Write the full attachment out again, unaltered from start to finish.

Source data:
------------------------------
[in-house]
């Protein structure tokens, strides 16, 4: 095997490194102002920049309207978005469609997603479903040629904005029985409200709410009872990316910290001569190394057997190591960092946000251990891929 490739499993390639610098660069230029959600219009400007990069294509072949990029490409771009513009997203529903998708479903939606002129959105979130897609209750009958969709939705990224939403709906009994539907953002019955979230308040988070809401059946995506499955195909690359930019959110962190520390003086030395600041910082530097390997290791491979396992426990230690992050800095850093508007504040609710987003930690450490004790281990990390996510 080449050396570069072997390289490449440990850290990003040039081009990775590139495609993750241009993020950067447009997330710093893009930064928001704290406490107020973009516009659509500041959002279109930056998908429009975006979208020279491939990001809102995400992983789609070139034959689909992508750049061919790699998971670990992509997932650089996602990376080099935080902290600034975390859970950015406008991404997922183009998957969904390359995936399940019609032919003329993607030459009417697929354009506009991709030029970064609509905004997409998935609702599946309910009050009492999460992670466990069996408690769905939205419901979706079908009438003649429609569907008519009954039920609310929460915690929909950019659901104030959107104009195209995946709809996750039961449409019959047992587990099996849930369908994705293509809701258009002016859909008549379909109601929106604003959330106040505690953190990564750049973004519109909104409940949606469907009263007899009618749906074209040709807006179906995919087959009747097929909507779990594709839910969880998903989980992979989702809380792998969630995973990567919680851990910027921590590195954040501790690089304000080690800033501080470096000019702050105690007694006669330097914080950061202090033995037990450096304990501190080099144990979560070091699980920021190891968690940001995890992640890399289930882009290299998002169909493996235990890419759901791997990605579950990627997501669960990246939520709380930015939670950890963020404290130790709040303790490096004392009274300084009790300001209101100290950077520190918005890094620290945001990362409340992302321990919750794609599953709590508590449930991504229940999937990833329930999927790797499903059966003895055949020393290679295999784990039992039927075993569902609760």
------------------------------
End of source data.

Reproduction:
[in-house]
């Protein structure tokens, strides 16, 4: 095997490194102002920049309207978005469609997603479903040629904005029985409200709410009872990316910290001569190394057997190591960092946000251990891929 490739499993390639610098660069230029959600219009400007990069294509072949990029490409771009513009997203529903998708479903939606002129959105979130897609209750009958969709939705990224939403709906009994539907953002019955979230308040988070809401059946995506499955195909690359930019959110962190520390003086030395600041910082530097390997290791491979396992426990230690992050800095850093508007504040609710987003930690450490004790281990990390996510 080449050396570069072997390289490449440990850290990003040039081009990775590139495609993750241009993020950067447009997330710093893009930064928001704290406490107020973009516009659509500041959002279109930056998908429009975006979208020279491939990001809102995400992983789609070139034959689909992508750049061919790699998971670990992509997932650089996602990376080099935080902290600034975390859970950015406008991404997922183009998957969904390359995936399940019609032919003329993607030459009417697929354009506009991709030029970064609509905004997409998935609702599946309910009050009492999460992670466990069996408690769905939205419901979706079908009438003649429609569907008519009954039920609310929460915690929909950019659901104030959107104009195209995946709809996750039961449409019959047992587990099996849930369908994705293509809701258009002016859909008549379909109601929106604003959330106040505690953190990564750049973004519109909104409940949606469907009263007899009618749906074209040709807006179906995919087959009747097929909507779990594709839910969880998903989980992979989702809380792998969630995973990567919680851990910027921590590195954040501790690089304000080690800033501080470096000019702050105690007694006669330097914080950061202090033995037990450096304990501190080099144990979560070091699980920021190891968690940001995890992640890399289930882009290299998002169909493996235990890419759901791997990605579950990627997501669960990246939520709380930015939670950890963020404290130790709040303790490096004392009274300084009790300001209101100290950077520190918005890094620290945001990362409340992302321990919750794609599953709590508590449930991504229940999937990833329930999927790797499903059966003895055949020393290679295999784990039992039927075993569902609760």